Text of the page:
Students balance SMART lunch with other obligations

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Students balance SMART lunch with other obligations

Xander Riley, Web Editor

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The implementation of this year’s new SMART lunch at Kennedy provides students with opportunities for academic assistance, as well as a plethora of other activities. However, many students seem unsure concerning the requirements…or lack thereof…regarding SMART lunch, specifically the tutorials offered for help with academic classes.

According to Kennedy’s principal Jason Kline, “The expectation is that every student will do four [tutorials] per academic class per term.” However, “There’s not going to be a penalty for not doing four,” Kline said.

Kline also commented on the fact that some students may not require as much help in class as others.

“For students that are getting A’s and B’s and good grades and good attendance and that kind of stuff, tutorials may look a little different,” Kline said. “For example, they might be asked by their teachers to come and help tutor or to do mini-lessons with other students who need help.”

Another option for students is the AP Fire program. According to Kline, it will be “a seminar program for AP students who need additional assistance or want to learn study skills.”

While the SMART lunch program will be of great assistance to many students, some students will be unable to participate in SMART lunch activities. These are the students who have enrolled in the Kirkwood Career Academy, and specifically in those Academy courses which began at 12:15 or 12:30 rather than 1:30, making it necessary for those students to leave before the first SMART lunch block is completed.

“Students in that situation…won’t be penalized for having to leave early for Kirkwood,” Kline said. “However, you can still get help if you need it…SMART lunch starts at 11:35, so you can get about 25 minutes of SMART lunch in before you have to leave for Kirkwood.”

Anthony Jensen is the Career Development Coordinator at the Linn County Regional Center, which is where the Kirkwood Career Academy Courses take place. According to Jensen, the Academy wants to be able to work with Kennedy as much as possible.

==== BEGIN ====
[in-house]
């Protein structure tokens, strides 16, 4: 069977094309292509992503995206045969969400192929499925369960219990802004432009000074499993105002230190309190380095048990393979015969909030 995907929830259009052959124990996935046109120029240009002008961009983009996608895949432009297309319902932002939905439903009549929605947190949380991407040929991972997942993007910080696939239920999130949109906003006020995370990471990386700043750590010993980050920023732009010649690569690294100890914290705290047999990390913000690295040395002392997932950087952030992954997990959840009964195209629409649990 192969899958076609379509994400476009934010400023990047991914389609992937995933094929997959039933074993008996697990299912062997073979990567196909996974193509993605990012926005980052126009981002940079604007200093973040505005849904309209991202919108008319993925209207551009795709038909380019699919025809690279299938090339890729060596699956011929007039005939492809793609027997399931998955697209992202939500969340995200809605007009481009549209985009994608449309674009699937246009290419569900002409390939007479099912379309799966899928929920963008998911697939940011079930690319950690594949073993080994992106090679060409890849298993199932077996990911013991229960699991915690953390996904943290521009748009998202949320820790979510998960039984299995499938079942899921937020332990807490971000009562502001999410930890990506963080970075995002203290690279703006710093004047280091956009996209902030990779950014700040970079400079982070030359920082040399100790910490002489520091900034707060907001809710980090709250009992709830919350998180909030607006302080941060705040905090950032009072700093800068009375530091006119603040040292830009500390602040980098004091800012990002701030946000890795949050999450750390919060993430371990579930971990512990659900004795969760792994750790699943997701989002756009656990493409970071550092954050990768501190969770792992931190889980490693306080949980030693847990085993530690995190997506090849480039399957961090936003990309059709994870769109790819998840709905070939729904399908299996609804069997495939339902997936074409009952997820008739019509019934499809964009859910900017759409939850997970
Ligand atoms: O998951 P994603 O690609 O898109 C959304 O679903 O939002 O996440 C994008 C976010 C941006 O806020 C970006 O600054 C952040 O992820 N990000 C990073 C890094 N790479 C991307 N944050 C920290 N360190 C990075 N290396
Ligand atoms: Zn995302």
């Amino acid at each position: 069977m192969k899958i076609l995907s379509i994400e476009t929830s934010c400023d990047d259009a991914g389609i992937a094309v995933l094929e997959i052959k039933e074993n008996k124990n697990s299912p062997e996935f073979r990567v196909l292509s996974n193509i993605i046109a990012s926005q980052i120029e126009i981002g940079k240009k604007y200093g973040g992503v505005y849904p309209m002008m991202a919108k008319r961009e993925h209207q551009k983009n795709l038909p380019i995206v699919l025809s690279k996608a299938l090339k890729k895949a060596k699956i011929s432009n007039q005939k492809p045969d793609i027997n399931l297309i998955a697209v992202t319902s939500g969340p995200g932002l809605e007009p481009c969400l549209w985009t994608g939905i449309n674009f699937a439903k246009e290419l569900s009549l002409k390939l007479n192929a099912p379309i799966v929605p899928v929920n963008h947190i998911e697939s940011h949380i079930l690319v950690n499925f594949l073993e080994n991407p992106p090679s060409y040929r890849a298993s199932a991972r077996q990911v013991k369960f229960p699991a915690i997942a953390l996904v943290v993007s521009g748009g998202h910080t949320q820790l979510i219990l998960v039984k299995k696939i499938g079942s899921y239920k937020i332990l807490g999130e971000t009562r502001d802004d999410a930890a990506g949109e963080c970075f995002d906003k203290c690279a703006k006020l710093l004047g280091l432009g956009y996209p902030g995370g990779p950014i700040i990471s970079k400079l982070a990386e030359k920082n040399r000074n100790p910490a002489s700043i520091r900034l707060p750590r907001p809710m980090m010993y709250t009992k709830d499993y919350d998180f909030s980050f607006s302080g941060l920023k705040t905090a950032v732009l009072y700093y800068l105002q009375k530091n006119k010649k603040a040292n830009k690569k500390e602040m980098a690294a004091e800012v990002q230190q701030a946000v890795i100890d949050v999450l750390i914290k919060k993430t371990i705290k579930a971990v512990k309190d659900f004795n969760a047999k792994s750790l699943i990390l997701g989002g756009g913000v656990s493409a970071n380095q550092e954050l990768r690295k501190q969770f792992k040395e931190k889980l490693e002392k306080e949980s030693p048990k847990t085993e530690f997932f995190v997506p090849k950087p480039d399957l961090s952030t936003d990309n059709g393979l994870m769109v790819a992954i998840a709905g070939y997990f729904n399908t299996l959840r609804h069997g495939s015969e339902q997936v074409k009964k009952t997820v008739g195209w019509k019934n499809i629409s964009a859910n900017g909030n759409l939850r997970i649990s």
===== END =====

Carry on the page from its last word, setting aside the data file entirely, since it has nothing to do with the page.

“We want to be friendly to Kennedy because they send over the most students,” Jensen said, “but it’s hard to find a balance and be considerate of all the other schools.” After all, the Career Academy has enrollees from 13 area high schools besides Kennedy.

Jensen also remarked that if a student had to choose between attending a high school class or activity, or coming over to their Academy course, it would be “better to be [at the Academy] because it’s college credit.”

However, if a student finds it difficult to make their two schedules work, they “might be trying to do too much,” Jensen said.

Logan Ruzicka, sr,. is enrolled in the Advanced Manufacturing and Welding course at the Linn County Regional Center, and this is one of the courses which begins at 12:15. He will therefore need to leave during SMART lunch, and when the schedule changes, such as for assemblies, he may also miss some or all of his fourth hour class. According to Ruzicka, his fourth hour teacher, has been cooperative with his needing to leave early, and he doesn’t feel that he would need to attend many tutorials.

“If I were to go to a tutorial, the only one I would go to would probably be AP Bio,” Ruzicka said.

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